sanctuary, the priests who are ministering, the gatekeepers and the singers Thus
we will not neglect the house of our God.
Amen. May the Lord add His blessing.
Well, this is their covenant. This is their solemn
vow they make in each other’s hearing. This is an oath they make before God.
It’s a solemn covenant as their history had shown them on various occasions: in
the time of Hezekiah, you remember; in the time of Josiah the people of Israel
made a covenant. They had discovered that they had been neglectful of God’s Law.
They had sinned. They weren’t walking in the ways of God. God had convicted
them. A great conviction has overtaken them, and they have come in confession of
their sin, and they’ve made that confession before the Lord. Earlier they would
have sacrificed on the Day of Atonement; a couple of weeks before this, they
would have made a sin offering, they would have gone through the rituals of
sacrifice. And now in response from a heart that is full — full of what God has
done for them, full of the provision that God has made for them — they make this
solemn promise, this solemn covenant.
We were thinking last week a little of how John
Wesley made use of this covenant-making ritual that we read of in chapters 9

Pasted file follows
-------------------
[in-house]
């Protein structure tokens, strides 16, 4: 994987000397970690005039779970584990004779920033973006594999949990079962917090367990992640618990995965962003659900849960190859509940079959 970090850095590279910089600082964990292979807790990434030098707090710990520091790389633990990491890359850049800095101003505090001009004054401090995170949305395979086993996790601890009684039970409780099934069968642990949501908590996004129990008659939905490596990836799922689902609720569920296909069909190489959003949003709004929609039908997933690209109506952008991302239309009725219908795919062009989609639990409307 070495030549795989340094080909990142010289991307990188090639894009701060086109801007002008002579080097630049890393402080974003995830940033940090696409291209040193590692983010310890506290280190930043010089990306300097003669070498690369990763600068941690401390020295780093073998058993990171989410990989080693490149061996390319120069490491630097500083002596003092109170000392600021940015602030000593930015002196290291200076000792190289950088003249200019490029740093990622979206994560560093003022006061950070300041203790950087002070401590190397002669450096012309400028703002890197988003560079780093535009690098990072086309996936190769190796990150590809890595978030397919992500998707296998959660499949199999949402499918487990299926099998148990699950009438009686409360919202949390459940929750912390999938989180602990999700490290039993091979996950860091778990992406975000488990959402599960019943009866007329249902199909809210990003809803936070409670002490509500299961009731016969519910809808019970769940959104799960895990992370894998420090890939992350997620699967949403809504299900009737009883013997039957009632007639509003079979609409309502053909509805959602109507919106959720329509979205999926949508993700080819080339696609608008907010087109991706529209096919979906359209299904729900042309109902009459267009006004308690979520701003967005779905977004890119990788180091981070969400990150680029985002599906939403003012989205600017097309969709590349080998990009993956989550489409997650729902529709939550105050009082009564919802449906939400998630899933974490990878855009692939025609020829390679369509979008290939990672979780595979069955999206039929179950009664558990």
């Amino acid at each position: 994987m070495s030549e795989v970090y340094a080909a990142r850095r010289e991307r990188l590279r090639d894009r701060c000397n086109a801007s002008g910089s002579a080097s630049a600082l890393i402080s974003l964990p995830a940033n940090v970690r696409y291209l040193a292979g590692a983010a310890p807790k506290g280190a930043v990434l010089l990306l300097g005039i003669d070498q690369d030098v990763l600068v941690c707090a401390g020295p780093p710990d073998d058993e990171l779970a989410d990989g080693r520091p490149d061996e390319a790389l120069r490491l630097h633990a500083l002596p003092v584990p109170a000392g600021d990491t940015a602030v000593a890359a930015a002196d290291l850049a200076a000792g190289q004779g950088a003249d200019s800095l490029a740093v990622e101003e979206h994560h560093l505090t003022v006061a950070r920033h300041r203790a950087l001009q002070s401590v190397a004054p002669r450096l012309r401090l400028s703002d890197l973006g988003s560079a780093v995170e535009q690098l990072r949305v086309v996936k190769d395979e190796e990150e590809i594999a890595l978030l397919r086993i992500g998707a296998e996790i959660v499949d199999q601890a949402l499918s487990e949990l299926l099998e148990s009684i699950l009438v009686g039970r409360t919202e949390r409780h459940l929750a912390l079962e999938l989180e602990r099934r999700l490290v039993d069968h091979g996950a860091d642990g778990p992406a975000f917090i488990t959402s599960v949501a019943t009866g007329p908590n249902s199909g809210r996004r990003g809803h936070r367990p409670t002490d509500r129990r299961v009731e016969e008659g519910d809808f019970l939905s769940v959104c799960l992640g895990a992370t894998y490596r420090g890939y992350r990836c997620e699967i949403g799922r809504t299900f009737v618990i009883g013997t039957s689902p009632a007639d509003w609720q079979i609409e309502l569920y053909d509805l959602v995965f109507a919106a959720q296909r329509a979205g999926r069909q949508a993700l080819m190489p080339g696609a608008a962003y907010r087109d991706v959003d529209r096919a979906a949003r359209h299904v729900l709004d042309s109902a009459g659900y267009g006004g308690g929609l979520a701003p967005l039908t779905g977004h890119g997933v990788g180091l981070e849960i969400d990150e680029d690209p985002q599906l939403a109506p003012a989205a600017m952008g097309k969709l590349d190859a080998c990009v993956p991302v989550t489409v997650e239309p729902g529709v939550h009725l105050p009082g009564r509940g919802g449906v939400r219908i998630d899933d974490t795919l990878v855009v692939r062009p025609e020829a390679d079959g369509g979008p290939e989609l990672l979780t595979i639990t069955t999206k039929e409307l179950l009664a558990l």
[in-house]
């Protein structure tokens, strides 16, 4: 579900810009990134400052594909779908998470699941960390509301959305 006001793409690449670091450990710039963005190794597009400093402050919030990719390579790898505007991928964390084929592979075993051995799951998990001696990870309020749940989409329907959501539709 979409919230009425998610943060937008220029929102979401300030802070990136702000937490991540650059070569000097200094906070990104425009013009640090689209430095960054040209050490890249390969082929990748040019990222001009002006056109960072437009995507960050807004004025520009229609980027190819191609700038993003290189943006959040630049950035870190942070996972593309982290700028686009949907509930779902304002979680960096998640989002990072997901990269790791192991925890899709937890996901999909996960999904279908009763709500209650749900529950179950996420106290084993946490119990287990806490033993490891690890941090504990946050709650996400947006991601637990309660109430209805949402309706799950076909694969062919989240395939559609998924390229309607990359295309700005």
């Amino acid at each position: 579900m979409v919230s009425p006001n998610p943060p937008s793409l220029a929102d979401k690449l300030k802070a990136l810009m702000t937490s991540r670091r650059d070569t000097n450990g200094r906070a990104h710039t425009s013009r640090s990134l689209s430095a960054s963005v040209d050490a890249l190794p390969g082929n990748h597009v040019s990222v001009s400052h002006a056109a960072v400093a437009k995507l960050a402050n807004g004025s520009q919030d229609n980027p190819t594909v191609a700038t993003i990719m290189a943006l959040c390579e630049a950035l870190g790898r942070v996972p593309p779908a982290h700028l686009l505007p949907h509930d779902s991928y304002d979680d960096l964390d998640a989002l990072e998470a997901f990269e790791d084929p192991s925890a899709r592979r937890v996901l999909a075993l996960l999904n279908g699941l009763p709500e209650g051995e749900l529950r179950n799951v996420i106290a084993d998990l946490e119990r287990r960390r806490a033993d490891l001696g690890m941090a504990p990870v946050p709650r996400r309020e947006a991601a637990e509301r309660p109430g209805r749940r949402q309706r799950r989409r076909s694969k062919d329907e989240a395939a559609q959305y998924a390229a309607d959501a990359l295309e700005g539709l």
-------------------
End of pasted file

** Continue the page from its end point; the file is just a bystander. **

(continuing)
and 10 — introduced it as a kind of liturgy around the New Year. We sometimes
refer to it as a Watch Night Service, in which the people of God make solemn
promises to follow the Lord with all of their hearts. On a personal level,
Jonathan Edwards, for example…David Brainerd, the missionary to the American
Indians…made solemn, binding covenants forsaking their sin and promising to obey
the Lord not just in general terms, but in specific terms.
Notice how this covenant is signed. It’s
signed by 84 individuals — individuals no doubt in many respects, both in regard
to the priests and in regard to the Levites. They’re representing large family
structures. The name of Ezra, for example, doesn’t appear there because he is
the son of Seraiah that’s mentioned in verse 2–at least, he’s in that family, so
Seraiah is representing Ezra. Priests and Levites, and leaders or chiefs (verse
14) of the people. Twenty-one priestly names; 17 Levites; 44 lay leaders. Some
commentators think that in verse 28 there’s another category in view: “…all who
have separated themselves from the peoples of the lands to the Law of God….” And
that might be a reference to recent converts to Judaism (proselytes, if you